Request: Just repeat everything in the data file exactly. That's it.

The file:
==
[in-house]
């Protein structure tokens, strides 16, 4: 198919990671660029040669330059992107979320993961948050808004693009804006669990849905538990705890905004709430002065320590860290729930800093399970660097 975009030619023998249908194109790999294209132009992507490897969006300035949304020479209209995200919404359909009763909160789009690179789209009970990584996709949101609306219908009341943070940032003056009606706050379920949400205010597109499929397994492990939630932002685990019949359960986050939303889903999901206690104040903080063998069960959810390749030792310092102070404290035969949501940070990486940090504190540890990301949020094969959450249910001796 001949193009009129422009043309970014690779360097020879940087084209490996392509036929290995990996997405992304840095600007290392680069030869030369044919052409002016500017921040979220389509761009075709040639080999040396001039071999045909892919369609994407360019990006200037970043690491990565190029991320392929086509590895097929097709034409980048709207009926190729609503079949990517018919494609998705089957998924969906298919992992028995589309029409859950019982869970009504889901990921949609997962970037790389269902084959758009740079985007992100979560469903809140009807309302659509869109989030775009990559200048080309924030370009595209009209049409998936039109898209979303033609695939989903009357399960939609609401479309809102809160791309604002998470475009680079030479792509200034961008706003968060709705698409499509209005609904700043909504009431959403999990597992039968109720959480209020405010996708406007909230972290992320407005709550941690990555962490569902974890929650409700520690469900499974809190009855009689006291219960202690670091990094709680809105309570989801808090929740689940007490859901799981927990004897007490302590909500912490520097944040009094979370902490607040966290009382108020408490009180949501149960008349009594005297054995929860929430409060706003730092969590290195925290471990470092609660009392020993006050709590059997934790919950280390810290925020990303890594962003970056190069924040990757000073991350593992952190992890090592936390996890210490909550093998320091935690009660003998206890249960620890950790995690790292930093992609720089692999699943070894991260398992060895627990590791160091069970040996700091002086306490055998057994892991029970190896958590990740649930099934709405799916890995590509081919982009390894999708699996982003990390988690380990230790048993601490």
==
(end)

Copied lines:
[in-house]
């Protein structure tokens, strides 16, 4: 198919990671660029040669330059992107979320993961948050808004693009804006669990849905538990705890905004709430002065320590860290729930800093399970660097 975009030619023998249908194109790999294209132009992507490897969006300035949304020479209209995200919404359909009763909160789009690179789209009970990584996709949101609306219908009341943070940032003056009606706050379920949400205010597109499929397994492990939630932002685990019949359960986050939303889903999901206690104040903080063998069960959810390749030792310092102070404290035969949501940070990486940090504190540890990301949020094969959450249910001796 001949193009009129422009043309970014690779360097020879940087084209490996392509036929290995990996997405992304840095600007290392680069030869030369044919052409002016500017921040979220389509761009075709040639080999040396001039071999045909892919369609994407360019990006200037970043690491990565190029991320392929086509590895097929097709034409980048709207009926190729609503079949990517018919494609998705089957998924969906298919992992028995589309029409859950019982869970009504889901990921949609997962970037790389269902084959758009740079985007992100979560469903809140009807309302659509869109989030775009990559200048080309924030370009595209009209049409998936039109898209979303033609695939989903009357399960939609609401479309809102809160791309604002998470475009680079030479792509200034961008706003968060709705698409499509209005609904700043909504009431959403999990597992039968109720959480209020405010996708406007909230972290992320407005709550941690990555962490569902974890929650409700520690469900499974809190009855009689006291219960202690670091990094709680809105309570989801808090929740689940007490859901799981927990004897007490302590909500912490520097944040009094979370902490607040966290009382108020408490009180949501149960008349009594005297054995929860929430409060706003730092969590290195925290471990470092609660009392020993006050709590059997934790919950280390810290925020990303890594962003970056190069924040990757000073991350593992952190992890090592936390996890210490909550093998320091935690009660003998206890249960620890950790995690790292930093992609720089692999699943070894991260398992060895627990590791160091069970040996700091002086306490055998057994892991029970190896958590990740649930099934709405799916890995590509081919982009390894999708699996982003990390988690380990230790048993601490």